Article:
Production in the 21st century works with distributed authorship and identities. Our projects are collective inquiries formed by distributing agency between humans, machines, and programs.

RIAT is a research institute about “research, development, communication and education in the fields of cryptography, privacy technologies and the future of decentralization”. We have an office and lab in Austria, we have a few different groups which work across Europe, one smaller group in the US.

RIAT educates people around the topics of privacy and decentralization. RIAT aims to improve the discourse about decentralization because with ‘trendy’ topics such as blockchain – there are hype times (cf. the ICO hype) in which there is only shallow and uncritical discussion about the tech. There would be more to gain from a technology if it is understood better (creation of technological literacy). RIAT exist since 2012 and has integrated different groups: “Artistic Bokeh” which was investigating different camera hacks and advancing camera technologies (DSLR hacks) and later worked together with Apertus AXIOM. The group “” was existing since early 2003 and running a large exhibition space in Vienna. We also started the “Coded Cultures” initiative around 2004-2005. This all got merged into RIAT INSTITUTE.

Here you see an image of our labs and our offices (how they look when they are empty). This is in Austria, Vienna. Here you see an exhibition featuring a DAO punching machine where you could punch the creators of ‘The DAO‘ on a modded boxing machine. Here is a snapshot of one of our workshop areas. Here is the RIAT Open Hardware Lab. Here is a map of what was achieved by RIAT from an Austrian perspective.

We went through all different types of technological hypes in cryptocurrency and the decentralization space: in the beginning, crypto was a very much DIY and community-led culture, run by individuals or small groups – people that really wanted to change something. This changed a lot in 2016-2017 when we saw commercialization and a strong hype of blockchain. Crypto lost its ‘revolutionary moment’ (or: the crypto dream). This period was fueled by a promise of tangible change, a vision that our collective efforts in analyzing and experimenting with these technologies could lead to meaningful societal shifts.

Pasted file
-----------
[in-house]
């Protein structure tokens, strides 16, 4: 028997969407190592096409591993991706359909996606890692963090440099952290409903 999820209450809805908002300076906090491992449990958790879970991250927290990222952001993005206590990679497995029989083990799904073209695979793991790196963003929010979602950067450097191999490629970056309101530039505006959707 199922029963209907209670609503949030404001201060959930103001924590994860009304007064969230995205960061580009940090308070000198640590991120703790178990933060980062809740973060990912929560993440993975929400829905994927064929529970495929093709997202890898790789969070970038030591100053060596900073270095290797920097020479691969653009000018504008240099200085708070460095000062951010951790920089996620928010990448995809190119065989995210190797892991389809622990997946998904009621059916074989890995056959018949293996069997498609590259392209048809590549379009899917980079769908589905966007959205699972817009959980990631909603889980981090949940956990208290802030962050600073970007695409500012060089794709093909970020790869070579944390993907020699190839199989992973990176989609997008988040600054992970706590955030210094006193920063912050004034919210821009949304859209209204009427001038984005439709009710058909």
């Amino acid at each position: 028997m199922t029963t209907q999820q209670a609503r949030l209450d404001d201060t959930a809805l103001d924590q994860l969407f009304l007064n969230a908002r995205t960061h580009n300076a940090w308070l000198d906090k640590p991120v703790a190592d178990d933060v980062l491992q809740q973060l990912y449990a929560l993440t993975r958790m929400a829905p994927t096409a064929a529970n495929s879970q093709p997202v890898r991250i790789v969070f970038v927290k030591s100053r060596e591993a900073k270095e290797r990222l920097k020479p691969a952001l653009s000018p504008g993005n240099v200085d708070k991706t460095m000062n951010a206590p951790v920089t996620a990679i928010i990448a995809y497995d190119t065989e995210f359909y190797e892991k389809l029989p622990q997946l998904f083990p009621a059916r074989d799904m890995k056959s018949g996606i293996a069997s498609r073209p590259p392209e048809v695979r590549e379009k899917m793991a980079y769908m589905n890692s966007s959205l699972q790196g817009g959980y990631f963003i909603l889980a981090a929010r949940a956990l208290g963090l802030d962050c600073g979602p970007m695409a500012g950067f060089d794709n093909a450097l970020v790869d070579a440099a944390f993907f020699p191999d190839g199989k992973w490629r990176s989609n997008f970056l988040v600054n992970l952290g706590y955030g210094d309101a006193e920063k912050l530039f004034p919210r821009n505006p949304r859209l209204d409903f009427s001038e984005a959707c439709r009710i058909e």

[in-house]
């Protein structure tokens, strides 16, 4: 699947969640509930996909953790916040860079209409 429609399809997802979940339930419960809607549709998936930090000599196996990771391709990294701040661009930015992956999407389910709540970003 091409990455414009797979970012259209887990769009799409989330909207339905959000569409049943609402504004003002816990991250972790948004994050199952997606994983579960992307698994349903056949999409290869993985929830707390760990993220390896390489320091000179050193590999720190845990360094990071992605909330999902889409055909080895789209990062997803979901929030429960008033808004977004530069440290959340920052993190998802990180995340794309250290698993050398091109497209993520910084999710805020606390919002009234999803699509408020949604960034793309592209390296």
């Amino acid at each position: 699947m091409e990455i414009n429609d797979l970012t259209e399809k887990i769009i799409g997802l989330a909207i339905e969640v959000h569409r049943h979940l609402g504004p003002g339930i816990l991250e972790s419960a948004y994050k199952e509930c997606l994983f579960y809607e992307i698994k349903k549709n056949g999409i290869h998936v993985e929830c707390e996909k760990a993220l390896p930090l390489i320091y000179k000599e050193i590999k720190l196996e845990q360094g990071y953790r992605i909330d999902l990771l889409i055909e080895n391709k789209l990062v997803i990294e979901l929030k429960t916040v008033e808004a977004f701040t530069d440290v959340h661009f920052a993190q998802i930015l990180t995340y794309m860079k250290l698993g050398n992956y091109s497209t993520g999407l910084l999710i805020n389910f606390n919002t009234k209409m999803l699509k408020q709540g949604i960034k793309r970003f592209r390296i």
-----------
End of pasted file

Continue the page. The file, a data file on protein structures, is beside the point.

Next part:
At RIAT, this ethos is mirrored in our approach. We emphasize the importance of physical meetups and knowledge-sharing forums. These gatherings are not just events; they are the embodiment of our foundational belief in the power of community engagement and learning. Through these interactions, we not only delve into the nuances of various technologies but also, in a broader sense, continue to nurture the very principles that initially defined the cryptocurrency and decentralization space. In this way, RIAT’s programs and initiatives are deeply interwoven with our core philosophy and the original spirit of this technological revolution.

RIAT works in the fields: (1) open hardware, (2) privacy & anonymity and (3) coded cultures which is a term with that we created with this other art groups back in 2009 when we had a festival with the name CODED CULTURES which attempted to bring hacker culture and technological culture closer together.

Labs at RIAT

Activities archive (2003 – 2018)

RIAT Open Hardware Lab

The RIAT Open Hardware Lab works with Open Source Hardware and Open Design projects such as the Apertus open source cinema camera. The talk from 2015 outlines challenges in open hardware project development, and discusses how documentation becomes a necessary element that is often overlooked – and what are elements that make up a successful open hardware project. An often discussed field are open source hardware business models – there is a lot to learn from existing Open Source Hardware projects about novel and sustainable business models in technology.

One of the publications of RIAT is called Openism: Conversations in Open Hardware. It is a book that was published in 2016, and it is a qualitative investigation of different open hardware projects. We wanted to lear what these projects understand as ‘open hardware’. How open and libre can hardware be?